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Writing a Business Plan in a Recession

Writing a Business Plan in a Recession Writing a business plan in a recession works differently. One needs to take a different approach--one that recognizes the economic landscape. Further, in a recession, one should make a special effort to avoid certain types of errors--because the damage can be so severe.

Fortunately, one can do several simple things to write a better, more realistic business plan in a recession:

Recession Business Planning Idea #1: De-grandiose-ize the Plan

In a frothy economy, one can find it easy to get over-excited about an opportunity or venture. And, in a sense, that's may be good. Excitement, optimism and confidence can be contagious. If the entrepreneur or management team displays, say, excitement and confidence, those feelings can infect--in a good way--the perception of customers, vendors, investors, lenders, and employees.

In recession, however, probably one wants to be more cautious for a couple of reasons: First of all, in a sputtering or shrinking economy, one will have more trouble selling. Period. Customers will have less money for everything. And this "less money for everything" will particularly mean less money for non-essential purchases and services.

A second factor relates to the "less money for everything" issue: With less money, customers will logically take more time and be cautious in their purchasing. In other words, even if some customer does choose ultimately to buy a product, the customer may take six months longer to make the decision.

Recession Business Planning Idea #2: Focus on Cash Operating Profits

In a recession, businesses need to focus their business planning on maximizing cash operating profits.

This admonition sounds, perhaps, a little too obvious. But to make the point here stand out: Many business plans focus too much on the liquidity event... the transaction that allows the entrepreneur to exit the business at some point in the future with a generous financial windfall.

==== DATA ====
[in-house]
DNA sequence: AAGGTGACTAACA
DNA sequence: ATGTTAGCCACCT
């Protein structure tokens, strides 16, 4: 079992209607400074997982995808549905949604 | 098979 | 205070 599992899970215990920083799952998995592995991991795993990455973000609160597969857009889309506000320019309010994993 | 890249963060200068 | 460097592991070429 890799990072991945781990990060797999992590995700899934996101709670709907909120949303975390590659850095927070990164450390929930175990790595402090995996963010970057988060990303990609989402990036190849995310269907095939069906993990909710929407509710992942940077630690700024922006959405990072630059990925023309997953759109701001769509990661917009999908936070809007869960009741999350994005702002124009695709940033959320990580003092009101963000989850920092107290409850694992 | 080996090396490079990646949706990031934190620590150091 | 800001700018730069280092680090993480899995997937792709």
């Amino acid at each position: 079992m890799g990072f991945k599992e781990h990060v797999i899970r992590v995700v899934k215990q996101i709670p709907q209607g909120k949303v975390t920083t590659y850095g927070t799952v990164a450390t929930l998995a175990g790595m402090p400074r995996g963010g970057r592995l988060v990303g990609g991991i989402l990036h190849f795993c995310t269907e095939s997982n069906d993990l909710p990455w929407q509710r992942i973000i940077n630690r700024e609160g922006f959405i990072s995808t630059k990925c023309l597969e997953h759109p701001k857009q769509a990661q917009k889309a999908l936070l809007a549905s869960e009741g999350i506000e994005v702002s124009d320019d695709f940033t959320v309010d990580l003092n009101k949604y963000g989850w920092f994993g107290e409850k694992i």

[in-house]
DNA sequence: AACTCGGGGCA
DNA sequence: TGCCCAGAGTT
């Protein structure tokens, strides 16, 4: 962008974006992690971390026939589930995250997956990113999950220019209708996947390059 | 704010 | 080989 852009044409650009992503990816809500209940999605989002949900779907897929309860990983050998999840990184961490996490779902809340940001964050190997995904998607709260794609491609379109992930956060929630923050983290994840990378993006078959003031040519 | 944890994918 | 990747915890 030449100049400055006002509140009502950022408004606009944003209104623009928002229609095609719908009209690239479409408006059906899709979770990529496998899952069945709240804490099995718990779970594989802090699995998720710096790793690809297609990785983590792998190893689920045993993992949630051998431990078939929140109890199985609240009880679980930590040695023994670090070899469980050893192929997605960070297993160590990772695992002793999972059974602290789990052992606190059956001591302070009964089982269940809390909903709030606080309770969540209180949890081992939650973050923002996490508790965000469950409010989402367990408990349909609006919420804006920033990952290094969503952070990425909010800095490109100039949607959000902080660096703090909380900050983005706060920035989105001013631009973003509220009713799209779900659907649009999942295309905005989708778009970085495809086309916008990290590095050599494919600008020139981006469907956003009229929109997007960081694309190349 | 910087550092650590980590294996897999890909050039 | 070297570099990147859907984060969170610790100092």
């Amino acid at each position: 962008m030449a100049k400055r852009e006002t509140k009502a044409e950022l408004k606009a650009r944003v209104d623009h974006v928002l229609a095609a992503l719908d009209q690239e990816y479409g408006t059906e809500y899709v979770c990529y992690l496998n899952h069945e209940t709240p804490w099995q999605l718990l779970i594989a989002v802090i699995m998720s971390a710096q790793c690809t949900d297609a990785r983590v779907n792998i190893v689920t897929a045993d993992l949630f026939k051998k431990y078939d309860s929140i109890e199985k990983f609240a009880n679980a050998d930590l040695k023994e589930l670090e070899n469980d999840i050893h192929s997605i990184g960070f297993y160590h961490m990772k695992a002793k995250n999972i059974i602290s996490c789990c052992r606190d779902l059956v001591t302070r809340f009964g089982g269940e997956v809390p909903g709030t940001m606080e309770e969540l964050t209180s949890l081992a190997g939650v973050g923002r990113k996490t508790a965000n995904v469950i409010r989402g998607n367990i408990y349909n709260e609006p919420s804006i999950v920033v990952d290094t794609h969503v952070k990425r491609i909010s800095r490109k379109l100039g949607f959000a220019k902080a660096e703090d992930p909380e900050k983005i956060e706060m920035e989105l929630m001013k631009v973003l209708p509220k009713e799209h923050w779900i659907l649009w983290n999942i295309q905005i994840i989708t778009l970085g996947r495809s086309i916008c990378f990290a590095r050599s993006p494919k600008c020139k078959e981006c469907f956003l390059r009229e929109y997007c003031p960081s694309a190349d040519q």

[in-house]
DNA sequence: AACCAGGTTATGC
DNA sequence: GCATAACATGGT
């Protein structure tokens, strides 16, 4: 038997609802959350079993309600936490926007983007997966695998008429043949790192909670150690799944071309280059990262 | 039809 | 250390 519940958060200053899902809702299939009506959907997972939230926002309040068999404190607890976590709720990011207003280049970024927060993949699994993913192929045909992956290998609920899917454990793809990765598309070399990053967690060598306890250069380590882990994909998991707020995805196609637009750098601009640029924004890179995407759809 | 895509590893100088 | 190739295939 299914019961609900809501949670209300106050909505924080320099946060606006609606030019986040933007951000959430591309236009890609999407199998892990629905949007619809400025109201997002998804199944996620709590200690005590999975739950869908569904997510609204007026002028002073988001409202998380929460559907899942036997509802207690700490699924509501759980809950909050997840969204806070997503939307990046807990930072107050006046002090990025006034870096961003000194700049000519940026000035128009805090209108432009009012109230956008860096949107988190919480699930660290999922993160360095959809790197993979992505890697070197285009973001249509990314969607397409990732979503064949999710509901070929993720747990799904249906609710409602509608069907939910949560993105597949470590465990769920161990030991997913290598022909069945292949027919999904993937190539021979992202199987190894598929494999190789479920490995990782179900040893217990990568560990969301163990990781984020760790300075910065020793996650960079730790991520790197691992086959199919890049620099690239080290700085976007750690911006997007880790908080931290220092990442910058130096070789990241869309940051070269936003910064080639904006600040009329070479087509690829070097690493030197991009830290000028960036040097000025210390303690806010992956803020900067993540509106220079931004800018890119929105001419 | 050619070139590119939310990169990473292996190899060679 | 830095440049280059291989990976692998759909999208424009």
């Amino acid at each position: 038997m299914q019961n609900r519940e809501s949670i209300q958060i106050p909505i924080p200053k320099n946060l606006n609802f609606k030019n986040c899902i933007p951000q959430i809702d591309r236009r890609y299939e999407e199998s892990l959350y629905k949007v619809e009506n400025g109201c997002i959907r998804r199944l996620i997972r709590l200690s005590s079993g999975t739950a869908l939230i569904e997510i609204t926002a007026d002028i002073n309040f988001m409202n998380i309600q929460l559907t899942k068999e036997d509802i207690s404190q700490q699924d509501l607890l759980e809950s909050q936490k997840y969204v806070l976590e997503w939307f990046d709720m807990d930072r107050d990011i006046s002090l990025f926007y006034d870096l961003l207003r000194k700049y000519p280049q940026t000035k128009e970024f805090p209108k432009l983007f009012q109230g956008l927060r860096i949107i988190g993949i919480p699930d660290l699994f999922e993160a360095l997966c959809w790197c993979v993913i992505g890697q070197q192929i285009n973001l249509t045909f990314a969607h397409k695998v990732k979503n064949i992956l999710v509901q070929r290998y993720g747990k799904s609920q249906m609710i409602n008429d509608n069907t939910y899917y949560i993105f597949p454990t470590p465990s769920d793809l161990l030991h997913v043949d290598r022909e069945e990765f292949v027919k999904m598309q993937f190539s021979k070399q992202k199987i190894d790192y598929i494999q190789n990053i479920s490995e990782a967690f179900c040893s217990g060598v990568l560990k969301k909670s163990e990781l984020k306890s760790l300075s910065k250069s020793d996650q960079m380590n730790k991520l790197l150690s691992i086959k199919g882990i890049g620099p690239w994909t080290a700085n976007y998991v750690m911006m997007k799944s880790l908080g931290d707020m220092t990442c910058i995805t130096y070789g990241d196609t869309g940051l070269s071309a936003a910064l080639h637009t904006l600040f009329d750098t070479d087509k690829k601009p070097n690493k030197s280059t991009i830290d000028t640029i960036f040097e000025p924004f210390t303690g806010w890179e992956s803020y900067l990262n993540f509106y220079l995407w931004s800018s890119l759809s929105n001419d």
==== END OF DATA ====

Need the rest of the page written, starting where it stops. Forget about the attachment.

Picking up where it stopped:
For example, the business plan may focus on doing the things perceived necessary to get to an initial public offering. Or the business plan may optimize some element of the business that in the past, large companies have used to value the small companies they buy. Like top-line revenue or customer counts.

When the economy is good, focusing on these "liquidity event" issues may make sense. Focusing on the "liquidity event" issues when major public corporations need government bailouts to make it through the next week is dumb.

Recession Business Planning Idea #3: Strip Out Geometric Growth Rates

Commonly, in business plans, the people forecasting revenue, profits and cash flow use geometric growth rates. In a good economy, one can often get away with an assumption of geometric growth. Maybe. But geometric growth rates don't make sense in a recession.

A geometric growth rate assumes that some value in the business plan will grow by a certain percentage. For example, the business plan might assume revenues will grow (almost automatically) by 5% a year. Or that inflation will trigger annual (dependable) price adjustments of 3% for the foreseeable future. Or that customer counts will grow (magically) by 10% a year.

Geometric growth rates create exponential growth--and implicitly assume that the business will just always get better and better.

Note: The subprime mortgage meltdown that triggered the current economic crisis stemmed in part from people using geometric growth rates. Investors, lenders and policy makers assumed that home prices would continue to almost automatically, dependably, magically increase...

The alternative to a geometric growth rate is an arithmetic growth rate. With arithmetic growth, you assume that a value grows by a specific value. For example, a retailer assumes that revenues grow by $500,000 each time a new retail location is added.

Arithmetic growth assumptions provide two benefits to the business planner. Arithmetic growth removes exponential growth from the business plan. Arithmetic growth in general makes the business planner explain with more detail what drives growth.

Recession Business Planning Idea #4: Do Serious Scenario Planning

In a recession--particularly in a recession that looks to be as bad and deep as the current one--the business planning process needs to include serious scenario planning.

Scenario planning means redoing the business plan for some crazy, nearly unimaginable event. Like deflation. Or the collapse of an entire industry. Or commodities prices rising or falling to levels not seen in recent history.

Scenario planning delivers two benefits: Thinking the unthinkable should give the entrepreneur the opportunity to avoid some kinds of risks. And thinking the unthinkable--if the worst case occurs--should mean the entrepreneur can more quickly respond to a threat.

A final comment: Scenario planning should not look only at bad scenarios--though that bias may be easy in the current economy. Some of the surprises we see in the coming months will be unimaginably good...

About the Author:

Stephen L. Nelson, CPA is the author of the MBA's Guide to Microsoft Excel.

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